RFC (round 1), JEP draft: Low-level Object layout introspection methods

Peter Levart peter.levart at gmail.com
Wed Aug 19 12:10:36 UTC 2020

Now all these APIs that return distances (except maybe 
mangledAddressesOf) don't give any information about alignment to power 
of 2 address multiples (cache lines for example). So if we modify the 
last (4th) API variant for distances to also return alignments:

long[] estimatedDistancesAndAlignmentsInBytes(ObjectField[] 
objectFields, int bits); // 0 < bits <= 2^16 for example to not expose 
too much of real addresses

where r[2*i] of the returned array represents a distance: 
realAddressOf(f[i]) - realAddressOf(f[0])
and r[2*i+1] of the returned array represents an alignment: 
realAddressOf(f[i]) & ((1L << bits) - 1)

...then I think everything needed for performance analysis can be 
derived from this information.

Regards, Peter

On 8/19/20 1:46 PM, Peter Levart wrote:
> On 8/19/20 1:35 PM, Peter Levart wrote:
>> Hi,
>> On 8/17/20 5:13 PM, Erik Österlund wrote:
>>> Perhaps, another way of answering the same question without the 
>>> addressOf API, is to have an estimatedDistanceInBytes(Object o1, 
>>> Object o2) or even an
>>> estimatedDistanceInBytes(Object o1, Field f1, Object o2, Field f2) 
>>> API. This API could run in a mode where there are no
>>> safepoints, and ensure that none of the above mentioned "impossible" 
>>> situations actually remain impossible, and hence more effectively 
>>> actually answering the high-level question.
>>> It would also importantly never expose any addresses or offsets, 
>>> while still allowing various locality heuristics to be computed by 
>>> performance people. 
>> ...still, if you wanted to obtain the estimated distances among all 
>> pairs of (object, field)-s in a set of objects, individually 
>> query-ing for each pair would not give you a snapshot view for the 
>> whole set. If this is important, one would perhaps have to have an 
>> API like this:
>> record ObjectField(Object object, Field field) {}
>> long[][] estimatedDistancesInBytes(ObjectField[] objectFields)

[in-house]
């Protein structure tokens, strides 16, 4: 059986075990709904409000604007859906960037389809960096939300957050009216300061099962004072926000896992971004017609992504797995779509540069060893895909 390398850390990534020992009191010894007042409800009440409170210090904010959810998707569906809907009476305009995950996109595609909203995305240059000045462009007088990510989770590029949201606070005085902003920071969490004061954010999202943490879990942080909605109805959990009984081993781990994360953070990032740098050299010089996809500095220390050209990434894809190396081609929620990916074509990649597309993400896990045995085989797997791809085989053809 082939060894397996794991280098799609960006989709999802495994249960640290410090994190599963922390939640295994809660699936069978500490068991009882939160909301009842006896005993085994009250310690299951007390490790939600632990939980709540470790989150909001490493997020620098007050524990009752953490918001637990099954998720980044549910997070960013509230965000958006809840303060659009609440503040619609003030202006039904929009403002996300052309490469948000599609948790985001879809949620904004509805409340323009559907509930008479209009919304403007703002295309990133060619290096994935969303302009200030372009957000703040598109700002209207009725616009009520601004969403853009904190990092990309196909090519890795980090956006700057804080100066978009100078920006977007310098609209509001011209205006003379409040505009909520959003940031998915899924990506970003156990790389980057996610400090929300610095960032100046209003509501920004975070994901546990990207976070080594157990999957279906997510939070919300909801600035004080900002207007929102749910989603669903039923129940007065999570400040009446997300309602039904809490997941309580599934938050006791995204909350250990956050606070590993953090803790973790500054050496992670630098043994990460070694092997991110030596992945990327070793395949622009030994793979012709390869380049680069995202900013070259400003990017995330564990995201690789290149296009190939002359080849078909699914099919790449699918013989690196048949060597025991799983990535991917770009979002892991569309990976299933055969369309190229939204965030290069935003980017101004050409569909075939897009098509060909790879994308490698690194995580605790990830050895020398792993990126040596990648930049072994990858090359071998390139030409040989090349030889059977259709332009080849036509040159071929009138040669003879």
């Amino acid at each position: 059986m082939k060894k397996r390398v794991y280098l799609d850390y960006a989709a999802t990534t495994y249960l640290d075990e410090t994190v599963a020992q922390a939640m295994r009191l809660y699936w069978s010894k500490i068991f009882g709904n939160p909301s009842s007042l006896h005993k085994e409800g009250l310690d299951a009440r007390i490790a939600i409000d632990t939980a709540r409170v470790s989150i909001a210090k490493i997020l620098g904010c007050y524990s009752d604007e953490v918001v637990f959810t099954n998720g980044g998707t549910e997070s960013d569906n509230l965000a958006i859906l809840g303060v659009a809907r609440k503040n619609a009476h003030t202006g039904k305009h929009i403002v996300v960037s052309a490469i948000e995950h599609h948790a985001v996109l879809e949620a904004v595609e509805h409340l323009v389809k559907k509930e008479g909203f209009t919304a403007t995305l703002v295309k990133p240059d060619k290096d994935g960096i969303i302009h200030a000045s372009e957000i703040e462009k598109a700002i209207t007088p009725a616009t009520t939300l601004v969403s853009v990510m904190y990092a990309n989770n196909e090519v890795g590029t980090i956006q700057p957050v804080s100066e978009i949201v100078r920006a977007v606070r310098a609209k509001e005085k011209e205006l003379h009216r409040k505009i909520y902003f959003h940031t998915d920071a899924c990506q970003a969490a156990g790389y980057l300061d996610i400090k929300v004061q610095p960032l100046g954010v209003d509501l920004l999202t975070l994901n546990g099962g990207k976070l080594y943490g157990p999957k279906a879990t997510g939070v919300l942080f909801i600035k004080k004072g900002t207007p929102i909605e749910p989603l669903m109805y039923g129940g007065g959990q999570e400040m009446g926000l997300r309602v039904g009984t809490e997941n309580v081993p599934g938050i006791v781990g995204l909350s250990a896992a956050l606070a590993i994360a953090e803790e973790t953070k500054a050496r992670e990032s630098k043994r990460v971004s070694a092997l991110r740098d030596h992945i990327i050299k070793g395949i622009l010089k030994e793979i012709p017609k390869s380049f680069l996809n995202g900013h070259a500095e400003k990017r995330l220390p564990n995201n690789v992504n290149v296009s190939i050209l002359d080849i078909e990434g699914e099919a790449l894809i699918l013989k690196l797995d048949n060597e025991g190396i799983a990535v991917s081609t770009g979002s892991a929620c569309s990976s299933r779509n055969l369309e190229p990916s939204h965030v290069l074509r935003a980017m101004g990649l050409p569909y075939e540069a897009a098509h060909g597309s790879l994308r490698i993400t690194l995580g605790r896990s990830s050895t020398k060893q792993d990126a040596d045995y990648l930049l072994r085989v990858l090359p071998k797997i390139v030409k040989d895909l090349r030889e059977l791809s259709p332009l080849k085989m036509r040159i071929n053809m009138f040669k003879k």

>> this API returns a matrix of distances (let's say lower triangle 
>> without diagonal), a total of n*(n-1)/2 distances for n ObjectField 
>> instances. This requires quadratic space. For 1M objects, the API 
>> would return ~ 1/2 a trillion distances (4T bytes). This might be a 
>> problem.
>> one could argue that if distances are a signed number (not absolute), 
>> so that distance(f1, f2) == -distance(f2, f1), the API could also be 
>> like:
>> long[] estimatedDistancesInBytes(ObjectField[] objectFields)
>> where the i-th element d[i] of the returned array would represent a 
>> distance(f[i], f[i+1]). To get a distance from f[x] to f[y] (y >= x), 
>> you would then just sum(d[i]; x <= i <= y).
>> OTOH, an API like:
>> long[] estimatedAddressesOf(ObjectField[] objectFields)
>> would also work and would not require summing y-x+1 numbers to get a 
>> distance from f[x] to f[y] but just calculate one difference: a[y] - 
>> a[x]. If addresses are mangled (each is added the same random 
>> offset), the API doesn't expose any more of internals than 
>> alternative APIs that returns distances. I would also say that 
>> exposing distance(s) admits existence of points with location (i.e. 
>> addresses) so even philosophically you don't expose more internals.
>> Regards, Peter
> Fourth variant could be an API like:
> long[] estimatedDistancesInBytes(ObjectField[] objectFields)
> where the i-th element d[i] of the returned array represents a 
> distance(f[0], f[i]).
> This is similar to addressessOf where the added offset to each 
> returned address is -addressOf(f[0]).
> Peter

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